file is command and filename expanded and then tested to see if it has the specified relationship to the real user. If file does not exist or is inaccessible or, for the operators indicated by `*', if the specified file type does not exist on the current system, then all enquiries return false, i.e., `0'.
These operators may be combined for conciseness: `-xy file' is equivalent to `-x file && -y file'. (+) For example, `-fx' is true (returns `1') for plain executable files, but not for directories.
L may be used in a multiple-operator test to apply subsequent operators to a symbolic link rather than to the file to which the link points. For example, `-lLo' is true for links owned by the invoking user. Lr, Lw and Lx are always true for links and false for non-links. L has a different meaning when it is the last operator in a multiple-operator test; see below.
It is possible but not useful, and sometimes misleading, to combine operators which expect file to be a file with operators which do not, (e.g., X and t). Following L with a non-file operator can lead to particularly strange results.
Other operators return other information, i.e., not just `0' or `1'. (+) They have the same format as before; op may be one of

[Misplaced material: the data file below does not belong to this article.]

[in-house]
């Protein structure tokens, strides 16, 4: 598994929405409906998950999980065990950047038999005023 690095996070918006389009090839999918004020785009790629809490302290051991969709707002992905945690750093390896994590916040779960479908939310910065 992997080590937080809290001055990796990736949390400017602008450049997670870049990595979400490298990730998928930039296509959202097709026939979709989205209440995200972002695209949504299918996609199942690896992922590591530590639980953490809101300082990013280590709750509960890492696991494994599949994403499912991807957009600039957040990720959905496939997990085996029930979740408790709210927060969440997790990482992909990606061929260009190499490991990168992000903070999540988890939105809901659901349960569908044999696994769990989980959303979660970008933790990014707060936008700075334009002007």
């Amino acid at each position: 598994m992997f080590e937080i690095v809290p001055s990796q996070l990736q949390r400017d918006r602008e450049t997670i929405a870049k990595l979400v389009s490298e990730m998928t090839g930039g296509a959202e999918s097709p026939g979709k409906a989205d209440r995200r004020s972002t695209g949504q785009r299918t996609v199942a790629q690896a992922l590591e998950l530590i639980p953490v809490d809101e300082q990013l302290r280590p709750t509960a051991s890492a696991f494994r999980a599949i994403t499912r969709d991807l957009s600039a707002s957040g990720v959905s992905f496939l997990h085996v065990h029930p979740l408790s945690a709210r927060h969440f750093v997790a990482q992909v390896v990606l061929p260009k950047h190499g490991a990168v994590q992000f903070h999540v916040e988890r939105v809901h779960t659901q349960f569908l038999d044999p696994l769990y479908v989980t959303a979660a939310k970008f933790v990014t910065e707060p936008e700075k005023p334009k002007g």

Only one of these operators may appear in a multiple-operator test, and it must be the last. Note that L has a different meaning at the end of and elsewhere in a multiple-operator test. Because `0' is a valid return value for many of these operators, they do not return `0' when they fail: most return `-1', and F returns `:'.
If the shell is compiled with POSIX defined (see the version shell variable), the result of a file inquiry is based on the permission bits of the file and not on the result of the access(2) system call. For example, if one tests a file with -w whose permissions would ordinarily allow writing but which is on a file system mounted read-only, the test will succeed in a POSIX shell but fail in a non-POSIX shell.
File inquiry operators can also be evaluated with the filetest builtin command (q.v.) (+).
Up Next Previous